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Saturday, June 29, 2019

My Trailer Redo - Days 76,77 - Interior Brace Template

This is the continuation of starting to create templates for the interior braces in the trailer.

I decided I needed to go one step beyond cardboard and make these out of scrap plywood before cutting into a good new sheet. That turned out to be an excellent plan, saving me headaches later. Pictured below is the first section I did, that spans the entire ceiling, about centered on the door, where there will be a partial wall on the opposite side.

template for an interior brace in a fiberglass trailer

I had to do it in two pieces, because to make it as one won't fit on a single sheet of plywood, but it's still going to be plenty sturdy. Here's the upright coming down the side opposite the door. Don't get confused by all those colors and shapes. I still have fiberglass repair to do, and the previous owner had toggled a number of things up and used a couple of kinds of paint. And remember, these are just templates, the real braces are going to be doubled 3/4 inch plywood.

template for an interior brace in a fiberglass trailer
Here's the ceiling piece after I cut it out of the junk plywood.

template for an interior brace in a fiberglass trailer

The really difficult brace goes up beside the door and then goes across the ceiling as far as the vent. This one could be made in one piece. It will also support a partial wall (and the walls, of course, also give support to the fiberglass). It took me three tries to get this one right. Just for kicks, here's what it looks like lying in the grass. But those three tries are why I'm glad I'm doing it with some free stuff first.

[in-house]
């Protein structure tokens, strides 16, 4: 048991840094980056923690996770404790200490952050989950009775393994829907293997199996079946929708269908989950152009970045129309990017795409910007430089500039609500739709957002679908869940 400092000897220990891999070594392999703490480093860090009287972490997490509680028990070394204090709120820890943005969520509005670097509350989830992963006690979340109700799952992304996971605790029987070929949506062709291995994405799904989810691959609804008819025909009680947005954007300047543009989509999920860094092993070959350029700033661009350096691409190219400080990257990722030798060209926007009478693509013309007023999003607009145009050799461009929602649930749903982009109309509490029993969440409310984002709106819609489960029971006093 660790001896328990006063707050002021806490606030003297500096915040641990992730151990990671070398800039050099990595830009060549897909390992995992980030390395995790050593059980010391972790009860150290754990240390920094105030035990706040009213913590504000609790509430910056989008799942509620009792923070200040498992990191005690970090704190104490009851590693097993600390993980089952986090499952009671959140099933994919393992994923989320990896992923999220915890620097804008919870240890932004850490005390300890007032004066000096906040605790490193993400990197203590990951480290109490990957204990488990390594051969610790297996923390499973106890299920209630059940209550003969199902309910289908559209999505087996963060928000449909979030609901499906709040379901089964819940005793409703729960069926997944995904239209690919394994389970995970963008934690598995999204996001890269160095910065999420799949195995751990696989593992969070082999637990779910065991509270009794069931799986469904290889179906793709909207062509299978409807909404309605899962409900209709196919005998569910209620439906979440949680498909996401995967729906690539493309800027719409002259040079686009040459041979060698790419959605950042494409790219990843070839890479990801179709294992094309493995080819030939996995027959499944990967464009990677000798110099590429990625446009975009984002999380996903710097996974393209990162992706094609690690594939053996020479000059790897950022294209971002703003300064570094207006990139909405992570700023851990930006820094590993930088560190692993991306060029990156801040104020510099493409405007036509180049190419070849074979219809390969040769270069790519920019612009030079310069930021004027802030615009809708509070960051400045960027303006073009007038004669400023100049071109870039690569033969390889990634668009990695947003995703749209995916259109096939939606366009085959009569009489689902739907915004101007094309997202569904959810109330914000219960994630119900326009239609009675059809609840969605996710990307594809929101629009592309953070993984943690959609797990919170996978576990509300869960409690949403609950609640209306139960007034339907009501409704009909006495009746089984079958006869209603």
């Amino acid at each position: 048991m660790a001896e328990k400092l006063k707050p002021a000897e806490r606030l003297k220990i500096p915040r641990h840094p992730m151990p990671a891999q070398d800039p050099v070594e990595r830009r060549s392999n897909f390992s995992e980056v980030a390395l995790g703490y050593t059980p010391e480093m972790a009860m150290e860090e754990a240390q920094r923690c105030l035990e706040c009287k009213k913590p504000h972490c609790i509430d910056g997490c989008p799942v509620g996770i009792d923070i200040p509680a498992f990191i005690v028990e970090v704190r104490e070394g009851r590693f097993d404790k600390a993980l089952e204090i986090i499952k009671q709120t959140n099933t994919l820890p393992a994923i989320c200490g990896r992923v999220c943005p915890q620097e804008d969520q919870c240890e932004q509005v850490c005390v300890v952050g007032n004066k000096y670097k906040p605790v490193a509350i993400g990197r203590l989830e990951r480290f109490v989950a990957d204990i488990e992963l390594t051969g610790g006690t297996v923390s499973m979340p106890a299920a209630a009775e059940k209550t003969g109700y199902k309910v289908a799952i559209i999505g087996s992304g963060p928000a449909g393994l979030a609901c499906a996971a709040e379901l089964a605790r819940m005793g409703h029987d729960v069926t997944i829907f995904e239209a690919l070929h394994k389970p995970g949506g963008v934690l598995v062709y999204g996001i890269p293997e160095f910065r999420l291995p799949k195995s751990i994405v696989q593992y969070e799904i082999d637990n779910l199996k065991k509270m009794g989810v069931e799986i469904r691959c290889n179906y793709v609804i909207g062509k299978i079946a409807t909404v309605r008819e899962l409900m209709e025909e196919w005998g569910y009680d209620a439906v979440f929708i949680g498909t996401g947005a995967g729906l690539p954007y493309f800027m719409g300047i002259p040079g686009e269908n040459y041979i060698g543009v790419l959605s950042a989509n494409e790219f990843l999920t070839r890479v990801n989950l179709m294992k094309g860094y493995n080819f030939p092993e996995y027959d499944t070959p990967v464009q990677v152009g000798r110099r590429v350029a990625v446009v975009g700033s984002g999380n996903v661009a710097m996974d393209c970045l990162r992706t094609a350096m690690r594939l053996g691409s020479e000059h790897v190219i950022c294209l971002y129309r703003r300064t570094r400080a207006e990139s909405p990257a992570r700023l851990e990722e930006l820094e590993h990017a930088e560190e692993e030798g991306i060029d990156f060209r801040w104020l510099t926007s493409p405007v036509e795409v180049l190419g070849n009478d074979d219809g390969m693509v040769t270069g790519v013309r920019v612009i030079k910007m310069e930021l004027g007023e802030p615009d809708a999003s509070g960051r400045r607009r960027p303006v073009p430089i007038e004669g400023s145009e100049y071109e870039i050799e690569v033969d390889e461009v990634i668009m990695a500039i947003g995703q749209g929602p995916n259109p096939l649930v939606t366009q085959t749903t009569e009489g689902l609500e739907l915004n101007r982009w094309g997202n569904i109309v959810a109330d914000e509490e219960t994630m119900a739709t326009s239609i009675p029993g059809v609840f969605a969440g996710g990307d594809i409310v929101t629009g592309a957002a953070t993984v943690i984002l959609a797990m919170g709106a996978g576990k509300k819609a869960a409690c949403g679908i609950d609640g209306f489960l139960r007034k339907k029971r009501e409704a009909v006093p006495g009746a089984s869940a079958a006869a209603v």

template for an interior brace in a fiberglass trailer

Here's that piece fit into place, running up the outside wall near the door.

template for an interior brace in a fiberglass trailer
And across the ceiling.

template for an interior brace in a fiberglass trailer

The other thing I did today was determine that this weird canvas edging around the door frame is not needed. Apparently this is the remains of an original canvas-edged screen door that long ago ripped and someone carelessly cut the canvas away, but not close to the aluminum backing.

remains of a canvas and net screen door in a trailer
So, that's now removed, at least well enough to not impede what I'm doing. Any remnants will be hidden.

edge of a fiberglass trailer door frame
And I pulled the threshold up and took the remains of same canvas door out from under it. It's actually sewed to the aluminum! I'll need to spend some time cutting that out, but I can do that later.

threshold for door of fiberglass trailer.

I'm almost ready to borrow a truck and bring home new plywood, insulation and stuff. I do have to patch a couple of holes in the floor before I do much more on the interior, because the flooring needs to go down, but I can put these braces in.

I didn't count the day I brought the piece of plywood up from the barn. That was pretty much a project in itself- big job to fight it out from behind a bunch of stuff and not fall through the floor. But I won't give it the satisfaction of counting as a day.

In other news: no writing on the book happened. I couldn't get to sleep last night because I realized I have to get the lights for the trailer before I can put in the insulation, because I need to know what kind of bracing they require, and do wiring for any that aren't battery powered. I got back up and looked at a bunch of light options, and basically don't like hardly any of them, but I'll have to choose. So much to think about! However I did write in the afternoon because I had stuff to turn in for North Star on a deadline. And then I worked on the trailer despite the miserable humidity.

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1 comment:

Ann said...

You did great at making that brace to fit across the ceiling.

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